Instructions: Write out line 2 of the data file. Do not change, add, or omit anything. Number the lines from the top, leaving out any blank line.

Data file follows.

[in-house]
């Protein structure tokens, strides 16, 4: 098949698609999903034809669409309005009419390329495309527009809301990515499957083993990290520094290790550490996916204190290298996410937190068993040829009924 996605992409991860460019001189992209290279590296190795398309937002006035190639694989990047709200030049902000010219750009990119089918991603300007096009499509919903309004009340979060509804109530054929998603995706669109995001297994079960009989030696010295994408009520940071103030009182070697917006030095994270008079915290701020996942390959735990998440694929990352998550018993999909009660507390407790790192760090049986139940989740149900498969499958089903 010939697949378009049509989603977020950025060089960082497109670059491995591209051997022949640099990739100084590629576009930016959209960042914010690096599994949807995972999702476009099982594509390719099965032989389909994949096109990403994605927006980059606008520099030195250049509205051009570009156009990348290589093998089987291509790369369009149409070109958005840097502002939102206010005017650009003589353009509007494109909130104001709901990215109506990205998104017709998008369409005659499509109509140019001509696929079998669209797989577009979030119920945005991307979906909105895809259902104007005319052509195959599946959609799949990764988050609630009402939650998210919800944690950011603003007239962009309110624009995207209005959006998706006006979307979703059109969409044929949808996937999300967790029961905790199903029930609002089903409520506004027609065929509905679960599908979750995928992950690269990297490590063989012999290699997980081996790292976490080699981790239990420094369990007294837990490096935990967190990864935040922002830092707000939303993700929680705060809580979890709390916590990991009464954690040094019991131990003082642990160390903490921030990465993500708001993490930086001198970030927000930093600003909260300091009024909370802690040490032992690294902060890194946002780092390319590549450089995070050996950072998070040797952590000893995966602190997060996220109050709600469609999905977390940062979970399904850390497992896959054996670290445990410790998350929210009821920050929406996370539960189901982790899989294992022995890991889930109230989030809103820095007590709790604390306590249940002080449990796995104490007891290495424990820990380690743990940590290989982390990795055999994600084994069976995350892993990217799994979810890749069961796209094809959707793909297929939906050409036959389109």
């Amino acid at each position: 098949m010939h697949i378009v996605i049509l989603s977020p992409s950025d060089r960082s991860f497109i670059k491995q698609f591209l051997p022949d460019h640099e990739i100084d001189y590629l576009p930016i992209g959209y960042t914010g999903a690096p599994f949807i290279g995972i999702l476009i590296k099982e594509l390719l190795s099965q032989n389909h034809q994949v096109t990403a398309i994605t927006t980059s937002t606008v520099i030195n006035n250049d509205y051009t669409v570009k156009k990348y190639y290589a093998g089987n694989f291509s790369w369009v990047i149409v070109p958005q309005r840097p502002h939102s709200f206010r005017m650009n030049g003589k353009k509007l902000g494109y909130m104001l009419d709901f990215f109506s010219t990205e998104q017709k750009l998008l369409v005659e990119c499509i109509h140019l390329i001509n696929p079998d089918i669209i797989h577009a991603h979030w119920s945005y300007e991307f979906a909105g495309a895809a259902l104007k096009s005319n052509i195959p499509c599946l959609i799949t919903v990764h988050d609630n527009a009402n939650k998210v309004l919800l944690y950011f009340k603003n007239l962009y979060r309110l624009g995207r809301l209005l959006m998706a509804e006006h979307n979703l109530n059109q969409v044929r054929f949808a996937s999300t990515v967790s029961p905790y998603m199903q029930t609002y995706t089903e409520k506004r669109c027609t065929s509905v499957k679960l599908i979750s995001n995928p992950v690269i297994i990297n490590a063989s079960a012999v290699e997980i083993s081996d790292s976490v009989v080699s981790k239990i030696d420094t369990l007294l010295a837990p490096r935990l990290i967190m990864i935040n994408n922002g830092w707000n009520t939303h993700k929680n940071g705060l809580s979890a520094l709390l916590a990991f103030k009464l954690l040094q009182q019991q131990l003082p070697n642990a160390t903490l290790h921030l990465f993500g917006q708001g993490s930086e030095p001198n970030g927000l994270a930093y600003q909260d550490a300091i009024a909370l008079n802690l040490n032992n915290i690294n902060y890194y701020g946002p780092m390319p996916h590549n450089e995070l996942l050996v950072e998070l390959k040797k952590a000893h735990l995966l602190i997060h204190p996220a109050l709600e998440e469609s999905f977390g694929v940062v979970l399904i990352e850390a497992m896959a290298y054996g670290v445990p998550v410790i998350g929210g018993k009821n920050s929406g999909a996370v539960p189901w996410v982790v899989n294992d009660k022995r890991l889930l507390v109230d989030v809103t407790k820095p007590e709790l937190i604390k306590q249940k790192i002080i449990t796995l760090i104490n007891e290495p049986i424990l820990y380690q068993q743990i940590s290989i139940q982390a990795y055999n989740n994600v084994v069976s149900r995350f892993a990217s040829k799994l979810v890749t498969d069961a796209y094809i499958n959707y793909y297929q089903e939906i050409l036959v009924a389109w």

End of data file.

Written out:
């Protein structure tokens, strides 16, 4: 098949698609999903034809669409309005009419390329495309527009809301990515499957083993990290520094290790550490996916204190290298996410937190068993040829009924 996605992409991860460019001189992209290279590296190795398309937002006035190639694989990047709200030049902000010219750009990119089918991603300007096009499509919903309004009340979060509804109530054929998603995706669109995001297994079960009989030696010295994408009520940071103030009182070697917006030095994270008079915290701020996942390959735990998440694929990352998550018993999909009660507390407790790192760090049986139940989740149900498969499958089903 010939697949378009049509989603977020950025060089960082497109670059491995591209051997022949640099990739100084590629576009930016959209960042914010690096599994949807995972999702476009099982594509390719099965032989389909994949096109990403994605927006980059606008520099030195250049509205051009570009156009990348290589093998089987291509790369369009149409070109958005840097502002939102206010005017650009003589353009509007494109909130104001709901990215109506990205998104017709998008369409005659499509109509140019001509696929079998669209797989577009979030119920945005991307979906909105895809259902104007005319052509195959599946959609799949990764988050609630009402939650998210919800944690950011603003007239962009309110624009995207209005959006998706006006979307979703059109969409044929949808996937999300967790029961905790199903029930609002089903409520506004027609065929509905679960599908979750995928992950690269990297490590063989012999290699997980081996790292976490080699981790239990420094369990007294837990490096935990967190990864935040922002830092707000939303993700929680705060809580979890709390916590990991009464954690040094019991131990003082642990160390903490921030990465993500708001993490930086001198970030927000930093600003909260300091009024909370802690040490032992690294902060890194946002780092390319590549450089995070050996950072998070040797952590000893995966602190997060996220109050709600469609999905977390940062979970399904850390497992896959054996670290445990410790998350929210009821920050929406996370539960189901982790899989294992022995890991889930109230989030809103820095007590709790604390306590249940002080449990796995104490007891290495424990820990380690743990940590290989982390990795055999994600084994069976995350892993990217799994979810890749069961796209094809959707793909297929939906050409036959389109």